All other theories about what is causing the episodes on and off table (e.g. not Cushing's; I don't believe actual panic/anxiety ...). Atypical Cushing's considered but was told that effects of treatment likely make her more miserable than the problem itself if that was the case.
The episodes are not a new problem, started when she was about 2. Interestingly, when diagnosed with hypothyroidism and put on Thyrotabs, episodes disappeared for about half a year; just to return again (and this seems not related to her thyroid hormone levels)
Foot chewing only long into an episode. Some time back she was licking her foot a lot (that's when the swelling, fungal infection and furuncle discovered).
My observation is that
a) licking follows infection, not the other way around; of course I could be wrong
b) front feet start bothering her when episode lasts long enough
Feet were treated with either Dermacool, kept under control by spraying ear cleaner from all things, or 50/50 betadine/rubbing alcohol
There is no harm in the testing part (other than large volume of blood which she will hate having taken) other than the cost ($500) which is money we won't have available for other things. So question is whether this is a beneficial investment or taking resources from things she might need/benefit from more
There is slight potential harm from the treatment, for which this testing would be done, hopefully Jasmine might surprise us and have no reaction.
So the reason for asking mainly is - should we drain resources by doing this or should we keep for other things (e.g. she is getting regular chiro, hydrotherapy, acupuncture, supplements - all these things cost money, plus something new might crop up)
Strangely enough, we still don't grow money in trees ... ;-)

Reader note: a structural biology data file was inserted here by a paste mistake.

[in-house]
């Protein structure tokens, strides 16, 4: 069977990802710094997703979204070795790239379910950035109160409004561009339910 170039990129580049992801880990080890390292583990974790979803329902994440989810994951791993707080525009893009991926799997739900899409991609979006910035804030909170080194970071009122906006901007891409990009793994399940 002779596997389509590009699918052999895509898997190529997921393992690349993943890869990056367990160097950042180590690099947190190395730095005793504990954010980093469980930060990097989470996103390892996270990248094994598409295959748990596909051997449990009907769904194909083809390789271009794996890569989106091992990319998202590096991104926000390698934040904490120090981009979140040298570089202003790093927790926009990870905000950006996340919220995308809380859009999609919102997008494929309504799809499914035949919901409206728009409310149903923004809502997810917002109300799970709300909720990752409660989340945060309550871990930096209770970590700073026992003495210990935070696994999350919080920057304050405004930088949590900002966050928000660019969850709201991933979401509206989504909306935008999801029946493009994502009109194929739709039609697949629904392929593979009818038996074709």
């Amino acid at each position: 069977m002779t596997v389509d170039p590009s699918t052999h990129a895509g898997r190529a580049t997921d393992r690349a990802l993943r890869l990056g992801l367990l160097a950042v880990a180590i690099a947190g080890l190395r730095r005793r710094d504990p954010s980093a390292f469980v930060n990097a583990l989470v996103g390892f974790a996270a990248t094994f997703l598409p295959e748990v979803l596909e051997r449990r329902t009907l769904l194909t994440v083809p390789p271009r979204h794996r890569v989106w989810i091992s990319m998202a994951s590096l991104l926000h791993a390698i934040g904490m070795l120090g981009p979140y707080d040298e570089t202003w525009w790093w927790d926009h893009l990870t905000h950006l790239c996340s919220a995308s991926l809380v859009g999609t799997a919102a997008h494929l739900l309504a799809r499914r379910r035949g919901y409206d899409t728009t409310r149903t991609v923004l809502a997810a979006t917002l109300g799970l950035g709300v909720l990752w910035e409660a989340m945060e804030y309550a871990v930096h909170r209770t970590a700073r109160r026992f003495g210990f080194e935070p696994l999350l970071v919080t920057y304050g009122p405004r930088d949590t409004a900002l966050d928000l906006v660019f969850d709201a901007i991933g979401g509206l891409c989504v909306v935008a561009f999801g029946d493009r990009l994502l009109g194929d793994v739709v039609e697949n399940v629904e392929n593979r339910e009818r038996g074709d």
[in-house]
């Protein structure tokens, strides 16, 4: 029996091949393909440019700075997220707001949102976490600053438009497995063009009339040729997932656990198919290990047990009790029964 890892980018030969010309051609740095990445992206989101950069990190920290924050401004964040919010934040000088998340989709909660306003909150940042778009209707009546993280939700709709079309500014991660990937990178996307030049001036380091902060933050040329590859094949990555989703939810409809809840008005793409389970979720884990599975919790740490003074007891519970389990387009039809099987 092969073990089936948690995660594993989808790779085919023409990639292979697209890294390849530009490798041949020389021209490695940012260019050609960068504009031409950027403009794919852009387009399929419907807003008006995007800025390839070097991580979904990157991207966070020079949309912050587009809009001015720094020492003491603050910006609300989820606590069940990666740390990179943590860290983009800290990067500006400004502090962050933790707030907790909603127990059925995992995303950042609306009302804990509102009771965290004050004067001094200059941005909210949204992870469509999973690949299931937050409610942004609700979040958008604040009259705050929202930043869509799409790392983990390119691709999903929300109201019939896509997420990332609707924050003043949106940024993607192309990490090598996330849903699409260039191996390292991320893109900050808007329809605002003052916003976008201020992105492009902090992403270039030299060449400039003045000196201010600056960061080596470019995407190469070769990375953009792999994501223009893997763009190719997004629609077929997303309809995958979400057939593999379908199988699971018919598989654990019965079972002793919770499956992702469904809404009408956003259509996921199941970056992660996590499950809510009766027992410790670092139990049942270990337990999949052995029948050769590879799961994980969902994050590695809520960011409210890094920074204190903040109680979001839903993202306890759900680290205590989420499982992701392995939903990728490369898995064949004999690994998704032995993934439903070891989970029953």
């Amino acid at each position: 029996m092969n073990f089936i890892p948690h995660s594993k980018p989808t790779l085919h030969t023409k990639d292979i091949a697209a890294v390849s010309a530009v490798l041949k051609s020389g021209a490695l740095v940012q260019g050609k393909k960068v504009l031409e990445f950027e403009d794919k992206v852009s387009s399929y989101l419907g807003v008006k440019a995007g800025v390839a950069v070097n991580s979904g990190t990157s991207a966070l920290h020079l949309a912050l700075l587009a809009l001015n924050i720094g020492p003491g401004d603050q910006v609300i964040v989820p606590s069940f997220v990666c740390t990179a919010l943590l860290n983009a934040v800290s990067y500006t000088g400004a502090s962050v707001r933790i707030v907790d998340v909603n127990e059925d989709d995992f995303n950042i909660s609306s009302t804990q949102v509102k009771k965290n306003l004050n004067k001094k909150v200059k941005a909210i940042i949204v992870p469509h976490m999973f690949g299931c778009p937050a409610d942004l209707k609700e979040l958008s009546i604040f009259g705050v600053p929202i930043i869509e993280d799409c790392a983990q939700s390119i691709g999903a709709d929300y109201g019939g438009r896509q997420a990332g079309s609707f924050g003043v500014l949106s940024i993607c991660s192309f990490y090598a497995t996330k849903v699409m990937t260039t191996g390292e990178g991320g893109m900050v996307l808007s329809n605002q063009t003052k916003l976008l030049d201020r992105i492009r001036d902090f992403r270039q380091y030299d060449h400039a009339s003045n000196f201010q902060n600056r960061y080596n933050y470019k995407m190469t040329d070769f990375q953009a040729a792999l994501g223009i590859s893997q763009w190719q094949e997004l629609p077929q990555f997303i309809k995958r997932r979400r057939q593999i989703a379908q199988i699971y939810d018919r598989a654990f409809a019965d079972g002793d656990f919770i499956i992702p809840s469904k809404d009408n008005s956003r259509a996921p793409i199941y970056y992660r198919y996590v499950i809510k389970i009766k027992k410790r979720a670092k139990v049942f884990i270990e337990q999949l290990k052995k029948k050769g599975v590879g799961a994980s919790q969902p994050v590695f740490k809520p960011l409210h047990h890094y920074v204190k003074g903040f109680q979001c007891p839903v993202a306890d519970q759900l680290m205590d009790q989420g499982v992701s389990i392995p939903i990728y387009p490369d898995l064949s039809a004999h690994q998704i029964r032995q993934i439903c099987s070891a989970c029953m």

We find it difficult to invest $600 into something we are not convinced she needs. So the question is, does she need it and will she benefit from it?
I do think SLIT is a good thing to try IF dealing with allergies. (I do think that what they charge for the testing is rather criminal)
Reasons vet feels this better than injections
- lesser chance of adverse reaction (apparently no anaphylaxis reported with SLIT and only reports of minor local reactions such as mouth itching ...? Of course Jasmine's body has always its own ideas)
- apparently better outcome possibility with multiple allergens while traditional needle injection limited in results for multiple allergens?
- Jasmine hates needles
VetLive: When you did the testing in 2008, was any desensitization treatment pursued? If not, was there a reason?
As far as the testing, did you get a quote for intradermal testing? I know the Heska testing is expensive and the hospital I worked out that did intradermal was many years ago so I am not sure what the current costs associated with intradermal are but is considered superior.
Jana: No, on the premise that positive results unlikely with so many allergens and how does one pick just a couple? Also that one was MAINLY done in the process of coming up with the IBD management. Also too many other things on the table then.